Tag: U.S.A.

This Fourth

In 2020 as Americans yet again we are extra-engaged in reflecting upon what we were and what we are, what we believe, whether we really act on what we state we believe, and how we may put such beliefs into better practice.

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After Eight Years Of Quiet…

I’ve written before that this is not a politics site and that I will not push my personal political opinions at you. You don’t care about what I think and I don’t blame you. My views aren’t important. However, sometimes politics must come up when addressing certain issues. And it may be unavoidable to touch…

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Inauguration Day (30 April 1789)

Recently elected President George Washington – the first president under the then just ratified Constitution (under which the U.S. government still operates) – delivered his inaugural address in New York City on April 30, 1789. The text is eight – that’s right, only eight – pages long and is in his handwriting. Held at the…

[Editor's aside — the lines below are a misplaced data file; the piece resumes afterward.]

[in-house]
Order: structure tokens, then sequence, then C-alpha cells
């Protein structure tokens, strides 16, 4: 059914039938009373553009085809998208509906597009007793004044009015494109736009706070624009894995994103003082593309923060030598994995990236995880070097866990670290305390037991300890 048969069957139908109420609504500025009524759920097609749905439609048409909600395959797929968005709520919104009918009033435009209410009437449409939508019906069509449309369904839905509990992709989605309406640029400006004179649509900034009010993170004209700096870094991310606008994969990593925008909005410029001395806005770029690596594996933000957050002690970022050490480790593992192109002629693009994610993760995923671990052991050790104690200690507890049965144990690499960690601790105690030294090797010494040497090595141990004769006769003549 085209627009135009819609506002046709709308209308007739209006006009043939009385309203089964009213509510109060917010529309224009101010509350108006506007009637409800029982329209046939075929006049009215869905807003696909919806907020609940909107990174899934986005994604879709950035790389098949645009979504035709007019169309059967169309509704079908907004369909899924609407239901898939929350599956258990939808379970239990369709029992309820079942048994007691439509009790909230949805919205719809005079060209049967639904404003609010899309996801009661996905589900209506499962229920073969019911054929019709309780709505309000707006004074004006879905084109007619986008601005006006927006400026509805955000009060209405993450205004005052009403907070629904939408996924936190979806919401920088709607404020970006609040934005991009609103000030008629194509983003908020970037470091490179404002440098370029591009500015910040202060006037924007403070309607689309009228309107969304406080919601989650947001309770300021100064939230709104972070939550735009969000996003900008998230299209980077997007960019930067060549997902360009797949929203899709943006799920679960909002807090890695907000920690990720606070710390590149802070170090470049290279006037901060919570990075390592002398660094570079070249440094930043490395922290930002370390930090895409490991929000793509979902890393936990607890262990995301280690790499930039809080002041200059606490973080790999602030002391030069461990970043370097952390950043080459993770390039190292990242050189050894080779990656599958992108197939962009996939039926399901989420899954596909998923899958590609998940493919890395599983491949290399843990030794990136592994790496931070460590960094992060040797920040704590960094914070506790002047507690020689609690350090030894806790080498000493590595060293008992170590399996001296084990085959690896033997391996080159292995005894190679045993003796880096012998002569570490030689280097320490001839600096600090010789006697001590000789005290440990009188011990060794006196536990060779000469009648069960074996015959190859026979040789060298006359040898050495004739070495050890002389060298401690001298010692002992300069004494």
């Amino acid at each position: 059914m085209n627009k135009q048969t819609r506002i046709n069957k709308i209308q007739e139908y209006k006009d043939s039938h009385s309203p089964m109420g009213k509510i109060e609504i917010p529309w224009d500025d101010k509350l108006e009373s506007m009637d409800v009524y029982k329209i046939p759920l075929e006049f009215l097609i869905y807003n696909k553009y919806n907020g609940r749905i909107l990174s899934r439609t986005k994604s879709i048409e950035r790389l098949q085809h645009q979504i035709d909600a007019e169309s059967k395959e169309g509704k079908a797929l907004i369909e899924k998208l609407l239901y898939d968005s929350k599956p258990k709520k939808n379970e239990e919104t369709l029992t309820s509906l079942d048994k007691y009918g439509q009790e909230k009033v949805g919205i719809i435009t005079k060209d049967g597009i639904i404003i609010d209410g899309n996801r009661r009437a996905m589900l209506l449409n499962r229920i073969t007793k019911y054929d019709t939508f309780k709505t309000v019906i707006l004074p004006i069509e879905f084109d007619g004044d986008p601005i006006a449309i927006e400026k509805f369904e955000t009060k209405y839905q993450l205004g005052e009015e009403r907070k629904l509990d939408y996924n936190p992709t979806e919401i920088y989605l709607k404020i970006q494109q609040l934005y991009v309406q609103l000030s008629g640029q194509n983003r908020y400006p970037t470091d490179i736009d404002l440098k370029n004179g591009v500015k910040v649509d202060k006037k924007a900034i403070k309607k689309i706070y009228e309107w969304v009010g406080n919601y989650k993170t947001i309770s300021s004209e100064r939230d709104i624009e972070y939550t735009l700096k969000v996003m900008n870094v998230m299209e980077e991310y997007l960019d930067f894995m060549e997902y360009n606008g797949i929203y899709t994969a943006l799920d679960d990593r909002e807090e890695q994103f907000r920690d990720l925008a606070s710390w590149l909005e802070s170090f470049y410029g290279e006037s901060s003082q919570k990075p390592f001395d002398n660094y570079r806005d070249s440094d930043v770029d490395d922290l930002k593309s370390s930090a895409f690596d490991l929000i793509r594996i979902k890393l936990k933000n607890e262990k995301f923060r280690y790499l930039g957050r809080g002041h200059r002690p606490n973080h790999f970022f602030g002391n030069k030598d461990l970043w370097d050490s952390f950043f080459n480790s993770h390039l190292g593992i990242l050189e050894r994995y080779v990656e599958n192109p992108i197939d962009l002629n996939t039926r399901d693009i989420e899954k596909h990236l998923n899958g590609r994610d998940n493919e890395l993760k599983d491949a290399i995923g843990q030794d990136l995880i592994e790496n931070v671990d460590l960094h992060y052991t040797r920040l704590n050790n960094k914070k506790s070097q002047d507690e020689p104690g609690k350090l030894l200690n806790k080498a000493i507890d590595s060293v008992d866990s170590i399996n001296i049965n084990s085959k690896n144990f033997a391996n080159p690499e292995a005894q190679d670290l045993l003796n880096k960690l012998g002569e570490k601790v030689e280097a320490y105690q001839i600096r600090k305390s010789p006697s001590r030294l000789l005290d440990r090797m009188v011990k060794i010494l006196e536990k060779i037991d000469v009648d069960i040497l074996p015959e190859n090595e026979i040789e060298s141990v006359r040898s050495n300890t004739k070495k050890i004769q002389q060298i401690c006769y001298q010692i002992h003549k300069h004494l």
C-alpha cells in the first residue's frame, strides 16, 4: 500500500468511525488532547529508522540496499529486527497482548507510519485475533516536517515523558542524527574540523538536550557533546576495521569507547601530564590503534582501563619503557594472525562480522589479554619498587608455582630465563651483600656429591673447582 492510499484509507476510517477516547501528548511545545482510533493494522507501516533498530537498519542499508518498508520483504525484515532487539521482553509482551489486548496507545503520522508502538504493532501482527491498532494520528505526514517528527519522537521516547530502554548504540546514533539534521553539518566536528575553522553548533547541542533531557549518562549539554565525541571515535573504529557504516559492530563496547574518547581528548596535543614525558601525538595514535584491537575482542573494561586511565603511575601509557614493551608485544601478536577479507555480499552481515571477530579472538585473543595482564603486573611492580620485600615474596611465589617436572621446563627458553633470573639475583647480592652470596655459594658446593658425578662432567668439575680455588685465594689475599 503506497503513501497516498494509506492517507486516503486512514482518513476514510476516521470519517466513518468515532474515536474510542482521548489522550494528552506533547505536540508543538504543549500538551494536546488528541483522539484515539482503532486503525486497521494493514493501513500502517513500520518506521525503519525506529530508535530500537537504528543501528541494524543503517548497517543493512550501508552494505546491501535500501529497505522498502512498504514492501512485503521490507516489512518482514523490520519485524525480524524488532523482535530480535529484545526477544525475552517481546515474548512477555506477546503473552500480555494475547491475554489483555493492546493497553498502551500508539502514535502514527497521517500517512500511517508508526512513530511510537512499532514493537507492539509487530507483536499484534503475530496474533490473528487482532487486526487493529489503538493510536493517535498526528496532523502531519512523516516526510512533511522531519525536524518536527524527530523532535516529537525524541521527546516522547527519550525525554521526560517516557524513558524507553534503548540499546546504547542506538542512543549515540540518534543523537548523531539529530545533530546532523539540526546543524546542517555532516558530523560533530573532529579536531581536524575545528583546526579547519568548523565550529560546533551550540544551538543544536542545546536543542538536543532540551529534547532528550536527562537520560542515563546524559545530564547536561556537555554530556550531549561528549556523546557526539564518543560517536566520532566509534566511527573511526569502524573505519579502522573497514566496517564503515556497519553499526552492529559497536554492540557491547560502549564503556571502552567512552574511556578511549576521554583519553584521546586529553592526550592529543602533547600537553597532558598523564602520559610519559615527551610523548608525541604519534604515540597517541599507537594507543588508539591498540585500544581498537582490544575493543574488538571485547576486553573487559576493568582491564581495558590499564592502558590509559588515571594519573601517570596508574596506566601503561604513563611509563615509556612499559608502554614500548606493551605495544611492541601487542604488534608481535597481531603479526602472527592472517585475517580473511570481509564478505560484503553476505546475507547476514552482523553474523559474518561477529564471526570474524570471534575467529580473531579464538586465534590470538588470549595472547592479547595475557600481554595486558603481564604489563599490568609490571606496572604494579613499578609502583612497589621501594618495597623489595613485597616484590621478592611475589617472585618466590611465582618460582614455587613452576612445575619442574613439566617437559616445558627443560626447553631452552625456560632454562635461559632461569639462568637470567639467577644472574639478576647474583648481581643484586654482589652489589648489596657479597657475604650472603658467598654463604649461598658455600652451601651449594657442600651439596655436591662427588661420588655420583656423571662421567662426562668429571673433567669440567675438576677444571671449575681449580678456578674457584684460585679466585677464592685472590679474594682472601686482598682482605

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History: Unfollowed

Ah, Monday morning: And less than two weeks before the inauguration of a new U.S. president who has not exactly charmed half the people in the country, we need this? Yesterday, History on Instagram shared some “history” with us. Good grief. First, nothing in that History Insta-caption above is outright false. However, it is an…

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As Decided In Philadelphia

Well, my absentee ballot has arrived here in Britain. The election is almost upon us. I vote in New York state, in the 19th congressional district, which is located upstate partly in the Catskills where our house is: Let me offer a quick explanation of that ballot because this fact might baffle some people. The…

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Living With A Legacy

Emma has returned from a summer in Charleston, South Carolina. She has written various posts detailing how she’d had a wonderful time. We’ve been there, too; Charleston is definitely a gorgeous city. Now, she tackles THAT question: I think this is one of the things I’ve heard the most when I was in the U.S.…

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That Wide Ocean

America’s top official in France from 1785-1789, forty-something Thomas Jefferson, came to believe U.S. diplomats should not be overseas more than about eight years at a stretch. He felt if they (and they were then only men) were, they would lose touch with events and opinions at home. As a result, they would eventually be…

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